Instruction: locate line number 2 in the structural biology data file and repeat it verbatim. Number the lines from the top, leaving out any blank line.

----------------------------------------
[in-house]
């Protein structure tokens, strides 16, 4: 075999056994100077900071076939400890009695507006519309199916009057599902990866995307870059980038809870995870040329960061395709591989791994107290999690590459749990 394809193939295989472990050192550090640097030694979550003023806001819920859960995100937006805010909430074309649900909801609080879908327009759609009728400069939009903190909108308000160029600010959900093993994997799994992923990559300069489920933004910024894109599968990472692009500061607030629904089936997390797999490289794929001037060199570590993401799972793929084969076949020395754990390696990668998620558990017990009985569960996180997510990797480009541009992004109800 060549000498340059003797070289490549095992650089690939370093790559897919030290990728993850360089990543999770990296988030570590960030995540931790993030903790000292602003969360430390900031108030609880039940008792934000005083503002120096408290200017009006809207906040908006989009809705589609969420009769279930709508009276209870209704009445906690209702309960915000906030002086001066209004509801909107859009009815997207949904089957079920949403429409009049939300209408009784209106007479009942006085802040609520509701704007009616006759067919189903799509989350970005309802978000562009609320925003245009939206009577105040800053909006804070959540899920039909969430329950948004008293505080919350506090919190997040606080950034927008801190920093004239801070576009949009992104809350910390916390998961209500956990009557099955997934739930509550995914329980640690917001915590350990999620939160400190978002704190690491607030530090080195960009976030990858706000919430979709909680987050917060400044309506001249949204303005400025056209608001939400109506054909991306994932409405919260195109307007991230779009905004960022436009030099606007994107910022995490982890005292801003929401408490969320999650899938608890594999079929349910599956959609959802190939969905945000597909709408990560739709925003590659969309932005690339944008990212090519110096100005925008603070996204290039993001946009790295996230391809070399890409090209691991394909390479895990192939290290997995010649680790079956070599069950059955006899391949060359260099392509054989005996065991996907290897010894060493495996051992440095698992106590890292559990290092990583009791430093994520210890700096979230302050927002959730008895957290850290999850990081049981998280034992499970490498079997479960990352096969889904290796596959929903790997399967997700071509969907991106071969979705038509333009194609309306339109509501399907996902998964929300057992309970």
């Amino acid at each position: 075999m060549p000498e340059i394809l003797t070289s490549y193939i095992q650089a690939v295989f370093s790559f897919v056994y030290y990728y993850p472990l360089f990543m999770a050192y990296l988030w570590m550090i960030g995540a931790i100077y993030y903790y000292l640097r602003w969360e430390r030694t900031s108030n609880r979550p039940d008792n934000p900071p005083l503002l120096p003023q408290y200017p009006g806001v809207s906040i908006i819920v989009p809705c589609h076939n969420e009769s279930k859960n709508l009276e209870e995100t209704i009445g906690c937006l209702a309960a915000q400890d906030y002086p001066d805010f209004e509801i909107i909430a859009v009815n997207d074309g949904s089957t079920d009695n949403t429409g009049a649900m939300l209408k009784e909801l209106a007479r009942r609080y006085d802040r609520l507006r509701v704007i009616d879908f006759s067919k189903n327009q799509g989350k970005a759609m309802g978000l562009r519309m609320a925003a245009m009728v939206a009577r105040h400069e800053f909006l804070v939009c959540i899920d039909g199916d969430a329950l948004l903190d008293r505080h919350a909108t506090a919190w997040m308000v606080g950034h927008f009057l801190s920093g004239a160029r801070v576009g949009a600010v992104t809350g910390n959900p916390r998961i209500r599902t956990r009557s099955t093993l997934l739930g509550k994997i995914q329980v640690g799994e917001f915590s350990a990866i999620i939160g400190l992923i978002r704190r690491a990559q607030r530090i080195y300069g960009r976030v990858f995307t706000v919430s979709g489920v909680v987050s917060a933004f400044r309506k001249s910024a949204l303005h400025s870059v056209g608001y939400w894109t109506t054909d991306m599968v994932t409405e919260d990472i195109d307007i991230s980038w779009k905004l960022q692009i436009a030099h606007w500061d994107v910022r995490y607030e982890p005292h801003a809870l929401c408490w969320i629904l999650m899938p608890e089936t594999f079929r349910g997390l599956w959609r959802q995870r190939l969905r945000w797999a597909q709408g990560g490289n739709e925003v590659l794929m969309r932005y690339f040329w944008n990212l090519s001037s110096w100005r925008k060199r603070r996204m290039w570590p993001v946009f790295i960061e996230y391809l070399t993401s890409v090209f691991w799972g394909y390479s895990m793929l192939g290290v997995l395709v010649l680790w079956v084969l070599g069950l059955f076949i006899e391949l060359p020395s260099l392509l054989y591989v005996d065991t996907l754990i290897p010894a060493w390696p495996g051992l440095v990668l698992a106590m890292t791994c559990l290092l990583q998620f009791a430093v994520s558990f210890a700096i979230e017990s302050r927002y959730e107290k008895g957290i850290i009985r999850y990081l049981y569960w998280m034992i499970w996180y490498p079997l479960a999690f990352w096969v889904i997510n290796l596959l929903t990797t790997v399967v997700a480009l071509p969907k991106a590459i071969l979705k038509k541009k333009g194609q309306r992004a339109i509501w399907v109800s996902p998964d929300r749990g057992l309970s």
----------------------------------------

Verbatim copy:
């Protein structure tokens, strides 16, 4: 075999056994100077900071076939400890009695507006519309199916009057599902990866995307870059980038809870995870040329960061395709591989791994107290999690590459749990 394809193939295989472990050192550090640097030694979550003023806001819920859960995100937006805010909430074309649900909801609080879908327009759609009728400069939009903190909108308000160029600010959900093993994997799994992923990559300069489920933004910024894109599968990472692009500061607030629904089936997390797999490289794929001037060199570590993401799972793929084969076949020395754990390696990668998620558990017990009985569960996180997510990797480009541009992004109800 060549000498340059003797070289490549095992650089690939370093790559897919030290990728993850360089990543999770990296988030570590960030995540931790993030903790000292602003969360430390900031108030609880039940008792934000005083503002120096408290200017009006809207906040908006989009809705589609969420009769279930709508009276209870209704009445906690209702309960915000906030002086001066209004509801909107859009009815997207949904089957079920949403429409009049939300209408009784209106007479009942006085802040609520509701704007009616006759067919189903799509989350970005309802978000562009609320925003245009939206009577105040800053909006804070959540899920039909969430329950948004008293505080919350506090919190997040606080950034927008801190920093004239801070576009949009992104809350910390916390998961209500956990009557099955997934739930509550995914329980640690917001915590350990999620939160400190978002704190690491607030530090080195960009976030990858706000919430979709909680987050917060400044309506001249949204303005400025056209608001939400109506054909991306994932409405919260195109307007991230779009905004960022436009030099606007994107910022995490982890005292801003929401408490969320999650899938608890594999079929349910599956959609959802190939969905945000597909709408990560739709925003590659969309932005690339944008990212090519110096100005925008603070996204290039993001946009790295996230391809070399890409090209691991394909390479895990192939290290997995010649680790079956070599069950059955006899391949060359260099392509054989005996065991996907290897010894060493495996051992440095698992106590890292559990290092990583009791430093994520210890700096979230302050927002959730008895957290850290999850990081049981998280034992499970490498079997479960990352096969889904290796596959929903790997399967997700071509969907991106071969979705038509333009194609309306339109509501399907996902998964929300057992309970």